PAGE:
For years now, my friend Max McLean has brought incredible stories to life on stage through his organization, Fellowship for Performing Arts. Even better, he’s been doing this in the heart of the arts world, New York City.
Just a few weeks ago, my wife and I were able to see Lewis’s The Great Divorce brought to life on stage in a compelling presentation, and one of the first performances since the Covid lockdowns.
And, during Covid, Max and the Fellowship for Performing Arts took one of their most popular performances, The Most Reluctant Convert, and turned it into a movie. It hits theaters across the country today.
My colleague Shane Morris recently interviewed Max McLean about this film and Lewis’s redemption story on the Upstream podcast. Listen to how Max McLean describes the remarkable conversion of one of Christianity’s most ardent and talented defenders, C.S. Lewis.
We, as Christians, particularly on the evangelical side, we’re pretty impatient about things. Lewis’s journey as a hard-boiled atheist to the pursuit of God is very dramatic.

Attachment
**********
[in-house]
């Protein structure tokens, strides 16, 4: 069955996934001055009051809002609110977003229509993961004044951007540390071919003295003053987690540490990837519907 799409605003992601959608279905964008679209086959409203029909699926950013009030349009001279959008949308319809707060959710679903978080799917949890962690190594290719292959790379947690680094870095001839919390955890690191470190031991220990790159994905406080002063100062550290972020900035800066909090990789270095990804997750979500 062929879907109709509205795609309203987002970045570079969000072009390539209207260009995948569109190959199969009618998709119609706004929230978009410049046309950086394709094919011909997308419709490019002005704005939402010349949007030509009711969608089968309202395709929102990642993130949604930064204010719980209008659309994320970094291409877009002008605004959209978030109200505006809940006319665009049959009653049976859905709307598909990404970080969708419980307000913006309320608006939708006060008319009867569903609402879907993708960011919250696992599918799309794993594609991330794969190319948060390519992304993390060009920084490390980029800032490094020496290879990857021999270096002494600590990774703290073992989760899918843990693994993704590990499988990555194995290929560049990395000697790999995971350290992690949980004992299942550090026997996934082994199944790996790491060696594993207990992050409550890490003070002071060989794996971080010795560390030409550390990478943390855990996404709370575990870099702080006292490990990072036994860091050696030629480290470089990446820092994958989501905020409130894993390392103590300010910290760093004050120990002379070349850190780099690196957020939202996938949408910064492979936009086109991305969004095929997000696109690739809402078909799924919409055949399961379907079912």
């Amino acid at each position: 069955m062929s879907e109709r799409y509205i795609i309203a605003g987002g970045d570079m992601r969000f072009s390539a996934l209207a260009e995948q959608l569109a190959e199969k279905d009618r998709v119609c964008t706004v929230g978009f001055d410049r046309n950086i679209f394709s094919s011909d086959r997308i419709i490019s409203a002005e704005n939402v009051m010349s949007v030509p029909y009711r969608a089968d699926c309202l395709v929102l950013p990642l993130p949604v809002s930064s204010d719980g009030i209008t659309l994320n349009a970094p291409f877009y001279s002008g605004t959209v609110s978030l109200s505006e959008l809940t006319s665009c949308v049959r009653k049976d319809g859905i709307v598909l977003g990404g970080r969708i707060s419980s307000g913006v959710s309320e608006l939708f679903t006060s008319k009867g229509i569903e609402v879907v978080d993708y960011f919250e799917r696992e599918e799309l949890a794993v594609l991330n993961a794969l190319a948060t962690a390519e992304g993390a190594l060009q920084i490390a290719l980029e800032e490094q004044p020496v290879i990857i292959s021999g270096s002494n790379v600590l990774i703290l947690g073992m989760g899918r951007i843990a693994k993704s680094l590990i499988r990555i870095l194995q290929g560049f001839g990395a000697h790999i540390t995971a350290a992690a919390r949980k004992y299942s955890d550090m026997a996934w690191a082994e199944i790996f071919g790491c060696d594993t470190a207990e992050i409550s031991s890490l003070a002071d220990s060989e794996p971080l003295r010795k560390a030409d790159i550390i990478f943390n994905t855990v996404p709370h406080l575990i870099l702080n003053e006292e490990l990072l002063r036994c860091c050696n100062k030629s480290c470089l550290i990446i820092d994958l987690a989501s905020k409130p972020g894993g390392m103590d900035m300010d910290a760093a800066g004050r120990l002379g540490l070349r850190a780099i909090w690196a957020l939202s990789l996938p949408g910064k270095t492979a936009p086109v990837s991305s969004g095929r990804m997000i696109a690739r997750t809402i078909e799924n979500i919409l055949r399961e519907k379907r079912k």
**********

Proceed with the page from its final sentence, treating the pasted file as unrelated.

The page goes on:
His journey didn’t start until after the War, probably when he met Owen Barfield and they had those arguments. These were had at some point during The Great War, and Lewis called it a “war with Barfield,” I think. Those conversations probably didn’t start until Lewis was 21 years old. So, there’s a ten-year journey of moving towards Christianity for Lewis.
Lewis said what he found was horrifying; it was just abysmal. He really recognized his utter sinfulness, and then ultimately he could understand that he believed in God. His conversion was not this sort of “god of the philosophers” moment. It was “the God who demands.”
Lewis lived in that world for a while. He couldn’t understand the importance of Jesus. So, when he finally comes to Christ (and I think the film does a nice job with Lewis’s walk and his conversation with Tolkien, which is key to the film and key to Lewis’s story) and then from there, we have this extraordinary church scene, which he talks about in his letters, that he took a short walk to church. He says that walk marked the end of one journey, and the beginning of another.
You know, I’m not a Hebrew scholar, but I understand the word Israel means “struggle with God.” When Jacob wrestles with God, I think that’s the norm of the real Christian life. We have to wrestle with our desires, our sin nature, because the last thing we really want to do is follow God. We want to follow ourselves; God wouldn’t let him off the hook. And I anticipate that this film is going to awaken a lot of that struggle in many, many people.
That story, the story of C.S. Lewis’s struggle leading to reliance in Jesus, is now in theatres across America. It releases today. Go to cslewismovie.com for theatres and showtimes.
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